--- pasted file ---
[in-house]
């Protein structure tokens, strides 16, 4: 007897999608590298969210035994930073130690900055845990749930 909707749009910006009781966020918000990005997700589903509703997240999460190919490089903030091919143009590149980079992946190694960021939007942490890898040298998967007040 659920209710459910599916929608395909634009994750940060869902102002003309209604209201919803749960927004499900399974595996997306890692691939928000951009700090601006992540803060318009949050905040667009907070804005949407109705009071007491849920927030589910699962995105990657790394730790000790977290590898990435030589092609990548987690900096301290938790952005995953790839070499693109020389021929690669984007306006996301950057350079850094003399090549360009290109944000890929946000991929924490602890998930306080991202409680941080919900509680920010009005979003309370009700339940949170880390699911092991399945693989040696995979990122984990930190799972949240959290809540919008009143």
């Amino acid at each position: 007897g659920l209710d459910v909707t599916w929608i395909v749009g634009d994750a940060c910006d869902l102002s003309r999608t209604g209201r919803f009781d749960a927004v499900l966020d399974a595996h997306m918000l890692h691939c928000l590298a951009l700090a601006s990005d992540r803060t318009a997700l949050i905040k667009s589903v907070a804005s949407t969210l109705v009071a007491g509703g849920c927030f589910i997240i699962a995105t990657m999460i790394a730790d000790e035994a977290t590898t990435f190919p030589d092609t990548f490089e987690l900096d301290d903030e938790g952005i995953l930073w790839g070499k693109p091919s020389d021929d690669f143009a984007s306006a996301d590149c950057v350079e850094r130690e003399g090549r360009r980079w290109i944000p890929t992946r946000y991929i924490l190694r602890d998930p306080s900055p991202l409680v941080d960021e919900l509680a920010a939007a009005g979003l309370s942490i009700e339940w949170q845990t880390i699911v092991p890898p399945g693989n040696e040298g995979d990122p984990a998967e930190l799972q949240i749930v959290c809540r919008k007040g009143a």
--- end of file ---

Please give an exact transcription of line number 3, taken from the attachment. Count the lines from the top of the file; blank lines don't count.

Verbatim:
């Amino acid at each position: 007897g659920l209710d459910v909707t599916w929608i395909v749009g634009d994750a940060c910006d869902l102002s003309r999608t209604g209201r919803f009781d749960a927004v499900l966020d399974a595996h997306m918000l890692h691939c928000l590298a951009l700090a601006s990005d992540r803060t318009a997700l949050i905040k667009s589903v907070a804005s949407t969210l109705v009071a007491g509703g849920c927030f589910i997240i699962a995105t990657m999460i790394a730790d000790e035994a977290t590898t990435f190919p030589d092609t990548f490089e987690l900096d301290d903030e938790g952005i995953l930073w790839g070499k693109p091919s020389d021929d690669f143009a984007s306006a996301d590149c950057v350079e850094r130690e003399g090549r360009r980079w290109i944000p890929t992946r946000y991929i924490l190694r602890d998930p306080s900055p991202l409680v941080d960021e919900l509680a920010a939007a009005g979003l309370s942490i009700e339940w949170q845990t880390i699911v092991p890898p399945g693989n040696e040298g995979d990122p984990a998967e930190l799972q949240i749930v959290c809540r919008k007040g009143a």